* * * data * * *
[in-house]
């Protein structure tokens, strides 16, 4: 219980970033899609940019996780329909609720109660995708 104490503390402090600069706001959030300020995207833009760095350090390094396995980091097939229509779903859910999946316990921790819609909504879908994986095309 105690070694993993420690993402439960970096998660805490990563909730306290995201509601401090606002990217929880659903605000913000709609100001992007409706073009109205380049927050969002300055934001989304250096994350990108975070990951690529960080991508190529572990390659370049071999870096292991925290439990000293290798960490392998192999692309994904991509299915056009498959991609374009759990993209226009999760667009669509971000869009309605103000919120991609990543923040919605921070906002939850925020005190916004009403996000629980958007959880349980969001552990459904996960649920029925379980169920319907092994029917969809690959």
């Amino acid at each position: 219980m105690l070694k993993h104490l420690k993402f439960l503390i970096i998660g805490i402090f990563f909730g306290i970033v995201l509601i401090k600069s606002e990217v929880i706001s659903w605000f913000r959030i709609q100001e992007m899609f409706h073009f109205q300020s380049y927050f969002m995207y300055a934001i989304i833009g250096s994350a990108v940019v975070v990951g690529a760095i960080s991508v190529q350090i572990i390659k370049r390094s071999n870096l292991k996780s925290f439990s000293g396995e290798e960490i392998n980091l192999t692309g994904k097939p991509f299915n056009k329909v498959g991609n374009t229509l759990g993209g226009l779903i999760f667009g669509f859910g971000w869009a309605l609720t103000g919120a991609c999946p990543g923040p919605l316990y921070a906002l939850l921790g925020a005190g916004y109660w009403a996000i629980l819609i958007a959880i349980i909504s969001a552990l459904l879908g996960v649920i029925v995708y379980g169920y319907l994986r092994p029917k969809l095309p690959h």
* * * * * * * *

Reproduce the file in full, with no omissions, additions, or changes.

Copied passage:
[in-house]
């Protein structure tokens, strides 16, 4: 219980970033899609940019996780329909609720109660995708 104490503390402090600069706001959030300020995207833009760095350090390094396995980091097939229509779903859910999946316990921790819609909504879908994986095309 105690070694993993420690993402439960970096998660805490990563909730306290995201509601401090606002990217929880659903605000913000709609100001992007409706073009109205380049927050969002300055934001989304250096994350990108975070990951690529960080991508190529572990390659370049071999870096292991925290439990000293290798960490392998192999692309994904991509299915056009498959991609374009759990993209226009999760667009669509971000869009309605103000919120991609990543923040919605921070906002939850925020005190916004009403996000629980958007959880349980969001552990459904996960649920029925379980169920319907092994029917969809690959």
């Amino acid at each position: 219980m105690l070694k993993h104490l420690k993402f439960l503390i970096i998660g805490i402090f990563f909730g306290i970033v995201l509601i401090k600069s606002e990217v929880i706001s659903w605000f913000r959030i709609q100001e992007m899609f409706h073009f109205q300020s380049y927050f969002m995207y300055a934001i989304i833009g250096s994350a990108v940019v975070v990951g690529a760095i960080s991508v190529q350090i572990i390659k370049r390094s071999n870096l292991k996780s925290f439990s000293g396995e290798e960490i392998n980091l192999t692309g994904k097939p991509f299915n056009k329909v498959g991609n374009t229509l759990g993209g226009l779903i999760f667009g669509f859910g971000w869009a309605l609720t103000g919120a991609c999946p990543g923040p919605l316990y921070a906002l939850l921790g925020a005190g916004y109660w009403a996000i629980l819609i958007a959880i349980i909504s969001a552990l459904l879908g996960v649920i029925v995708y379980g169920y319907l994986r092994p029917k969809l095309p690959h």